By Betsy Finklea
The opportunity that Inland Port Dillon will bring Dillon County and the Pee Dee area was widely discussed at the recent grand opening.
Jim Newsome, President and CEO of the SC Ports Authority, said Inland Port Dillon will extend the logistical capability of the port to the Pee Dee Region in Dillon County.
Newsome said this was very similar to what they did five years ago in Greer. Newsome said they had Councilman T.F. “Buzzy” Finklea, Jr., in Greer on the day the Ports Authority announced the Inland Port Dillon opportunity and followed that up with a ground breaking last March. Newsome aid the facility was built in a year and that is no small accomplishment. Inland Port Dillon is a $50 million investment that fully supports the five planks of the SC Ports Authority strategic plan:
1) Ensuring that the port works well.
2) Investing significantly in infrastructure.
3) Growing their cargo base.
4) Increasing intermodal efficiency (using more rail to move containers).
5) Enhancing the effectiveness of their people.
Newsome said all of this comes into play in this Inland Port facility.
Newsome said the port is about business, jobs, and infrastructure. He said they are adding 18 people to their team, who will be the 18 employees to start in Dillon.
Harbor Freight Tools has committed to over 3 million square feet of distribution space at Inland Port Dillon.
Newsome noted that without his board’s leadership and support that they could not make investments like this.
Newsome said while there was a lot of equipment and infrastructure here, the secret source of the port is the 600 people who work for the port. “It’s good people who make the port effective,” said Newsome.
He said he was very proud of Michael Elmore, the terminal manager of Inland Port Dillon, who is going to run the facility here. He said Elmore was a veteran of the port and one of the best people that they have. He said it was a great opportunity to have him here.
Kellen Riley, manager of Industrial Development for CSX, said this is just the “tip of the iceberg.” He said they are continuously fielding phone calls to coordinate meetings and visits with various industries and numerous customers interested in how Dillon County can support their businesses. He said from a CSX perspective, they see this as another very large piece of a strong freight-built network in the state and knows it will continue that way. He said they look forward to being able to service this industry.
Riley said with the CSX A line, they can access two-thirds of the US population and every major metropolitan market along the East Coast. He said that he knows they have all of the ingredients for a strong endeavor.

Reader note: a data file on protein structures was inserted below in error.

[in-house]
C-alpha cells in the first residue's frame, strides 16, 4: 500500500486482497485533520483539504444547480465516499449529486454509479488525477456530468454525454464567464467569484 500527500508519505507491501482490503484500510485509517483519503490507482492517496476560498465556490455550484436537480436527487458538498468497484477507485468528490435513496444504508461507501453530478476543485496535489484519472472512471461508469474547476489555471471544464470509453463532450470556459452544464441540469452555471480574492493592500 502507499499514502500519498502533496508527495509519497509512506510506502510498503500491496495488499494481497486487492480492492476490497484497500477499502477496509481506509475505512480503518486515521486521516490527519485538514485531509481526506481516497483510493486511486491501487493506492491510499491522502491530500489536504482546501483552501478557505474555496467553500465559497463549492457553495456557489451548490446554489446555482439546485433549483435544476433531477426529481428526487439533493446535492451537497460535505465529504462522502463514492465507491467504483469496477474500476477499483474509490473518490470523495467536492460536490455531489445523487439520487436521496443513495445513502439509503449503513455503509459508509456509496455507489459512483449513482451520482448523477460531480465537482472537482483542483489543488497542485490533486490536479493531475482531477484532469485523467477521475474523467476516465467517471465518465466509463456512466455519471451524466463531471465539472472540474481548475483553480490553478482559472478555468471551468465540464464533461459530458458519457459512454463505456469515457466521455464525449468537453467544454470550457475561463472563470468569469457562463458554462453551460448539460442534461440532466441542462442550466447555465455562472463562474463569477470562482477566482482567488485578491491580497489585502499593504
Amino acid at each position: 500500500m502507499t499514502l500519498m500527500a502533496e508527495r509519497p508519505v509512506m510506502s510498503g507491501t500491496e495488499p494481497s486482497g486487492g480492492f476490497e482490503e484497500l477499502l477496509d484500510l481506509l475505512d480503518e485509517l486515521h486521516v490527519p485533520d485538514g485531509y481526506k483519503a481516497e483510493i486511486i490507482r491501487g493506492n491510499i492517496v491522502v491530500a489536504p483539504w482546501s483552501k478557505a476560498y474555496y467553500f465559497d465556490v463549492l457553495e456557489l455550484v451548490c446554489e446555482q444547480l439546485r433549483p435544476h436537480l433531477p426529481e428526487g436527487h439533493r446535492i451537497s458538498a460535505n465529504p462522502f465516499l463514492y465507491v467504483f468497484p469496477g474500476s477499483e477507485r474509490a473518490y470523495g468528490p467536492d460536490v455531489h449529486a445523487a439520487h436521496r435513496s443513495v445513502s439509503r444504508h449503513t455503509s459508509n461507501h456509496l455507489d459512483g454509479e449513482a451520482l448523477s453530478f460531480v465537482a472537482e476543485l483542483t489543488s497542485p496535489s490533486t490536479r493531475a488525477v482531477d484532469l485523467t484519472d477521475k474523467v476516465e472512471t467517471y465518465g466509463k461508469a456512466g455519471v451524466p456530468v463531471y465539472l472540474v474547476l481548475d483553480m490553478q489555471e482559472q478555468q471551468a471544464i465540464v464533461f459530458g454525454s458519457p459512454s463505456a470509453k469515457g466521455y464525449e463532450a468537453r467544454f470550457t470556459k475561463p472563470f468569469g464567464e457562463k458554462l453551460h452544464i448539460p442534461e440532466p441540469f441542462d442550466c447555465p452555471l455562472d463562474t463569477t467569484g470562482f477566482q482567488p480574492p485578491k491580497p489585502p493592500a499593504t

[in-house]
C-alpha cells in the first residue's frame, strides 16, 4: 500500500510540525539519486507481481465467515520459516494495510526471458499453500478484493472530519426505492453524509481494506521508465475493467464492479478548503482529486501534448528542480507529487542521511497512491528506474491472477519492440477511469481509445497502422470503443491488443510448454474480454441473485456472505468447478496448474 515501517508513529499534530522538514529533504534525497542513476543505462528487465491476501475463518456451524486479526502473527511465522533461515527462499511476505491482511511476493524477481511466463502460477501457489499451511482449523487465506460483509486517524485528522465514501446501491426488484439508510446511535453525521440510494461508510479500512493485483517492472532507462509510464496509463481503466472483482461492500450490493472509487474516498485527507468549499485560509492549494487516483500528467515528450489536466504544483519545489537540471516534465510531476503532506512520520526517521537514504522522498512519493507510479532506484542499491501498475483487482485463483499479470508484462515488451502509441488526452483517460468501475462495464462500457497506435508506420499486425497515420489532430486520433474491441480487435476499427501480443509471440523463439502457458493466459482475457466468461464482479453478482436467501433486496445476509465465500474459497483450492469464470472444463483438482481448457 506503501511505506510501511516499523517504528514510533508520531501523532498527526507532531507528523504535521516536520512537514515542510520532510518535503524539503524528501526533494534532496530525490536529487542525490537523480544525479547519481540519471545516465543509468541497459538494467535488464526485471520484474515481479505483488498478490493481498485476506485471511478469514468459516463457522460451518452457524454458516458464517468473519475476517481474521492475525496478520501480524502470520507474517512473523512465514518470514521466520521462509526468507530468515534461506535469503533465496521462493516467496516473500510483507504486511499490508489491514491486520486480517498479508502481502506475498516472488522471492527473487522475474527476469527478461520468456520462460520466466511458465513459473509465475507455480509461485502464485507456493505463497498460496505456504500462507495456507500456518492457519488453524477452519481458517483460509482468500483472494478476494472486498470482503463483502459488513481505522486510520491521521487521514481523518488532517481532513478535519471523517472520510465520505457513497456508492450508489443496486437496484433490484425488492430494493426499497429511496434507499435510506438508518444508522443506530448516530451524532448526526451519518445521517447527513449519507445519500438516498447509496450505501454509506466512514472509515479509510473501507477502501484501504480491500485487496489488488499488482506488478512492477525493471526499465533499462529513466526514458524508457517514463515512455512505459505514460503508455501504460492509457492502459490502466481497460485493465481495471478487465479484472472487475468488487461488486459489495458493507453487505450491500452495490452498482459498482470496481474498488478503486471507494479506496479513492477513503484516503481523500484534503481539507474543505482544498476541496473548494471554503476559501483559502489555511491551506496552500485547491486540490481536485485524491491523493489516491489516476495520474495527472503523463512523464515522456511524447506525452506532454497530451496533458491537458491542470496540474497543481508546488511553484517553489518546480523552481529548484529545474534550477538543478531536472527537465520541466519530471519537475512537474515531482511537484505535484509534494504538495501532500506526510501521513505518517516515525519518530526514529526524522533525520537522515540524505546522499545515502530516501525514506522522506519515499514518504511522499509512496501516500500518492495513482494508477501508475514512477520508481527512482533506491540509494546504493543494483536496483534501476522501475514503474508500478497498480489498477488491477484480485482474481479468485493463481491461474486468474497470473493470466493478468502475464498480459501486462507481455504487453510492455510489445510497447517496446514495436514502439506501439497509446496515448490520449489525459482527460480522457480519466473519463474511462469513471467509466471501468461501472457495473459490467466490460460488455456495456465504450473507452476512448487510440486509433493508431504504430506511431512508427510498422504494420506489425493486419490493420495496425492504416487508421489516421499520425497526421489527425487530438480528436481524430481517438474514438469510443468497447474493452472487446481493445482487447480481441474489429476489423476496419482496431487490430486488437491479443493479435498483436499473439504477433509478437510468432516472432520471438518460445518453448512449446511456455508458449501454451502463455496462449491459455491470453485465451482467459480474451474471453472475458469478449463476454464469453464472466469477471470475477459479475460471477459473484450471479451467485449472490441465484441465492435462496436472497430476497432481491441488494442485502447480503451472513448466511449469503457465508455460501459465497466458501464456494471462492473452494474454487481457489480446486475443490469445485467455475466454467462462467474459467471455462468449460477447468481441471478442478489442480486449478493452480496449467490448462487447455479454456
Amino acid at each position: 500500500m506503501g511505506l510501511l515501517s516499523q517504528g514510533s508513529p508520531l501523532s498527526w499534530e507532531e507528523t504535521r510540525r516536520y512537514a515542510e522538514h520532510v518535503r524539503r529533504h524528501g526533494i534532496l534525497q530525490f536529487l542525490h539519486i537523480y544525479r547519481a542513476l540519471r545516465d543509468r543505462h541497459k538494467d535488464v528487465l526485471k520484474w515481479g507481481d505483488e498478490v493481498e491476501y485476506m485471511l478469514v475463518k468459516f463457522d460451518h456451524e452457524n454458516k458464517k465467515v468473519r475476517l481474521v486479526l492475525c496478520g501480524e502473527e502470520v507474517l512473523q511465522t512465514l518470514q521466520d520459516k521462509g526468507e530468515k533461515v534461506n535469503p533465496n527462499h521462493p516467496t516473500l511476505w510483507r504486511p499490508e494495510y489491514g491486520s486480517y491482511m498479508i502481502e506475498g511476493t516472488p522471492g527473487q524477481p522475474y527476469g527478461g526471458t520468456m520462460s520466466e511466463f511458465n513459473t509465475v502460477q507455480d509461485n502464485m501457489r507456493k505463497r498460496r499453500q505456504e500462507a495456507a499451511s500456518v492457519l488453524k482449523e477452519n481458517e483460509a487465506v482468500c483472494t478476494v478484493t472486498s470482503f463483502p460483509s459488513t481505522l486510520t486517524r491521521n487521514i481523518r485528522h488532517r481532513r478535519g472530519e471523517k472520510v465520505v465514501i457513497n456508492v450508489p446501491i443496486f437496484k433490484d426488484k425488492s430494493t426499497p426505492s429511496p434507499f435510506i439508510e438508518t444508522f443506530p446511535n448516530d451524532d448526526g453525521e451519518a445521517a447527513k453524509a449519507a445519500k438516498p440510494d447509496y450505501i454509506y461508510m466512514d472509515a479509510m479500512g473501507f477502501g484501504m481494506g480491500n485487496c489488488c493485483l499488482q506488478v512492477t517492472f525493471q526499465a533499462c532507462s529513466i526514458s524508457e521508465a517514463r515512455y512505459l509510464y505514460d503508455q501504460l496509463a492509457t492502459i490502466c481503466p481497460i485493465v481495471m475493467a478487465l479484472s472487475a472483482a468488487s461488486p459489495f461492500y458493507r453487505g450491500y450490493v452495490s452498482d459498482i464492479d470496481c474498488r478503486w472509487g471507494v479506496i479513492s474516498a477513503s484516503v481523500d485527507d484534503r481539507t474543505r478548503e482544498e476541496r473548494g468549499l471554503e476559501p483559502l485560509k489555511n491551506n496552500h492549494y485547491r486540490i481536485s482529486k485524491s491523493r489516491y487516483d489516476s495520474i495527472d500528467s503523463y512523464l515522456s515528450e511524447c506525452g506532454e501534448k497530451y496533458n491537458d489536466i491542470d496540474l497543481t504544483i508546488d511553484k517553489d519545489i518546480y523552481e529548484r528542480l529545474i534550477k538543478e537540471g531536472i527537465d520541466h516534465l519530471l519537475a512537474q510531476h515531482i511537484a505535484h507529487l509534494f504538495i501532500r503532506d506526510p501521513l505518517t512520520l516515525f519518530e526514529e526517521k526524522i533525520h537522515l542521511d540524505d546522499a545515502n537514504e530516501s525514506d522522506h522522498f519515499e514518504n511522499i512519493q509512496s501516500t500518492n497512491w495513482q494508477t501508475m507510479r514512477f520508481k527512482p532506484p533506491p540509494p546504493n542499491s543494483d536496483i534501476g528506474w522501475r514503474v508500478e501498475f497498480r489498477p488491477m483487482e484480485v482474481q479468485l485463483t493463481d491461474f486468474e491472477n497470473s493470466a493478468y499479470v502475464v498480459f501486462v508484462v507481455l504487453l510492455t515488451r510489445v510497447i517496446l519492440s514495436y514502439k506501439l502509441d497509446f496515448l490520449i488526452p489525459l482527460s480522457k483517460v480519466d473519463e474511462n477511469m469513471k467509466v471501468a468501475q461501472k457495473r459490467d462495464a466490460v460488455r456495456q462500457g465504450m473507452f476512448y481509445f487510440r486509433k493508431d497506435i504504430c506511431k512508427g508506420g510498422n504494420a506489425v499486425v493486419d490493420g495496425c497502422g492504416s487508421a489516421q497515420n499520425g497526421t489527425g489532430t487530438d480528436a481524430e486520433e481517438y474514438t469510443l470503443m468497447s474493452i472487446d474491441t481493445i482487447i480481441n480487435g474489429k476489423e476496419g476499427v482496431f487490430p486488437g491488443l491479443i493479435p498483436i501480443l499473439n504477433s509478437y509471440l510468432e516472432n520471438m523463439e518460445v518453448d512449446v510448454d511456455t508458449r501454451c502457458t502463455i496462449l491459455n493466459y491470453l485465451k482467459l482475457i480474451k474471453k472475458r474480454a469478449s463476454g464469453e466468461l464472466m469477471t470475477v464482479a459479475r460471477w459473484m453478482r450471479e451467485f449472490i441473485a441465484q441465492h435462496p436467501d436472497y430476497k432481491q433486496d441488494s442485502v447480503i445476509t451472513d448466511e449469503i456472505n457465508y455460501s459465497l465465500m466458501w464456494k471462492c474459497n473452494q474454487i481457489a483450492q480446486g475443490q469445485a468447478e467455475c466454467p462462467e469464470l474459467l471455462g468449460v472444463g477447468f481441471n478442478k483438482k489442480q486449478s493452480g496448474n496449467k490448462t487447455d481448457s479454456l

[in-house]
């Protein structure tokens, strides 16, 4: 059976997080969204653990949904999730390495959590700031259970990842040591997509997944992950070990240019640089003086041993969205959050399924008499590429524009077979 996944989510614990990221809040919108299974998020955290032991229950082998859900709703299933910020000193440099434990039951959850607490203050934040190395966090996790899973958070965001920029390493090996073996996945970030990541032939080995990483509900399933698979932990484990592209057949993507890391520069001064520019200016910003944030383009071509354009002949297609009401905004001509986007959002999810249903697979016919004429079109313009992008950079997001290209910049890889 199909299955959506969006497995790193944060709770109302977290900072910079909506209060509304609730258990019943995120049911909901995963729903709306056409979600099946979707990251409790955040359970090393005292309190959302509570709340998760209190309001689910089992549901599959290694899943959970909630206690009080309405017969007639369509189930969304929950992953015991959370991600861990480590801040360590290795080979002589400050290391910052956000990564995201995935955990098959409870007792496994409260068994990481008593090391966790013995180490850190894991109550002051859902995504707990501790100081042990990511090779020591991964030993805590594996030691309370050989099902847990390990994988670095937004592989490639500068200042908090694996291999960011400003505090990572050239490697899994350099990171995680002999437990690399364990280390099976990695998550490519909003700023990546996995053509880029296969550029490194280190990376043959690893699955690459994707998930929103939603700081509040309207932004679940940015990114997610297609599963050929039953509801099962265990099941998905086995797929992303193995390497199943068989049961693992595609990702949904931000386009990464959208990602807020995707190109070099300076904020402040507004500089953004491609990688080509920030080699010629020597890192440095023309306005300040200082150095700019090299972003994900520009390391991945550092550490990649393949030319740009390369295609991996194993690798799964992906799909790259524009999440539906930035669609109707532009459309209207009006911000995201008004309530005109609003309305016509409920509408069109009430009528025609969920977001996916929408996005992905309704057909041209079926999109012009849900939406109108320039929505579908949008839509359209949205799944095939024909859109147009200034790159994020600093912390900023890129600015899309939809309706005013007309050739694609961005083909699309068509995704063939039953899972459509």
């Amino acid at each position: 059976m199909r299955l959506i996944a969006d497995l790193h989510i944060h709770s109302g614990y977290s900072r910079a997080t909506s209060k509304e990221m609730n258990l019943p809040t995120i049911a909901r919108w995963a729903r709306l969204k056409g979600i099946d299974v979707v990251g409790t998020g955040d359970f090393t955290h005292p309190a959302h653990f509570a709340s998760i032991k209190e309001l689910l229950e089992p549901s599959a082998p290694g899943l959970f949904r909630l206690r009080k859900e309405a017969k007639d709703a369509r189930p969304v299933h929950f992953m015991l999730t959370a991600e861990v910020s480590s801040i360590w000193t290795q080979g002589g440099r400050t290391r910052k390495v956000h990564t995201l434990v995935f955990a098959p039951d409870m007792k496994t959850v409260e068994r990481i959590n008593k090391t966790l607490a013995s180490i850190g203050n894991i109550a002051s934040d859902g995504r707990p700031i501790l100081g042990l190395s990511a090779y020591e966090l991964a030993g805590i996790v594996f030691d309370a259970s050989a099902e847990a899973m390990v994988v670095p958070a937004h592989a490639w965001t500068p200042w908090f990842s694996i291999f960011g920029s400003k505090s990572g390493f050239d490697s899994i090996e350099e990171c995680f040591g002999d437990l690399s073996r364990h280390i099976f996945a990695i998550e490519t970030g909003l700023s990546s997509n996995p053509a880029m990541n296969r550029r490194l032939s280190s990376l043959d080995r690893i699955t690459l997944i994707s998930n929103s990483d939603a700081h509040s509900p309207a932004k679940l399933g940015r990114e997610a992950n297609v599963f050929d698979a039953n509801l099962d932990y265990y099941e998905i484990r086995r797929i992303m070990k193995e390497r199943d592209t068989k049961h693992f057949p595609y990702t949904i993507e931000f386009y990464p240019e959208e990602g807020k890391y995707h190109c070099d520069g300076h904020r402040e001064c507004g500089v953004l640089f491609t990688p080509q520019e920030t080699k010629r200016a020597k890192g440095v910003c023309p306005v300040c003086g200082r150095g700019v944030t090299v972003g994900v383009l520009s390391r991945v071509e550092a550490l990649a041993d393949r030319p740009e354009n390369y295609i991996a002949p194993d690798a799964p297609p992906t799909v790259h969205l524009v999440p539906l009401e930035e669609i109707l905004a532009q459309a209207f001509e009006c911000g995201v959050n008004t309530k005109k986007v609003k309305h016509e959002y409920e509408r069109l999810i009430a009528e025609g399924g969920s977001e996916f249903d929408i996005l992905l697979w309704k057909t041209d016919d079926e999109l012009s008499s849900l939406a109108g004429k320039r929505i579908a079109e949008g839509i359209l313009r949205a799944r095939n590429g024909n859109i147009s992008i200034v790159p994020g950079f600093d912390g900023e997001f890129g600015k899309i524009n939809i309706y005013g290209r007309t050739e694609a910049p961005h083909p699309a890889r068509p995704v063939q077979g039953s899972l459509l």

Senator Hugh K. Leatherman said that with this facility here, he sees South Carolina investing and continuing to invest in the future. He said this will open up the Pee Dee section of South Carolina to the world. He said this facility is critical to the future of our area and is critical to providing good-paying jobs to our people.
Governor Henry McMaster said this is just the beginning of great things that are going to happen. He said our port is spectacular, and there has been great leadership. “This is what success looks like,” McMaster said.
McMaster said in his position he talks to people all over the world, and they are thrilled with what they see happening in South Carolina and are thrilled with the people of South Carolina.
McMaster said that since he has been in office, there have been 18,000 new jobs created and $5 billion in investment. “We are strong and getting stronger,” said McMaster.
McMaster said they are going to 52 feet deep in the Charleston harbor, and Charleston will be the dominant port on the Atlantic Coast in just a few years. He said they will be deeper than Miami, Norfolk, New York, and New Jersey.
He said South Carolina will have not one, but two, inland ports. He said people in other states do not know what an inland port is, and none have a good one like in Greer.
McMaster said South Carolina is so far ahead in innovation and ideas and hard work and thinking of the rest of the country, it just spells great things for the young people, who can grow up in a place where they can get jobs, have strong families, and prosper. “There is a new kind of prosperity that is coming to South Carolina, and it hasn’t been by accident,” said McMaster. “We’re going right straight to the top.”
By Betsy Finklea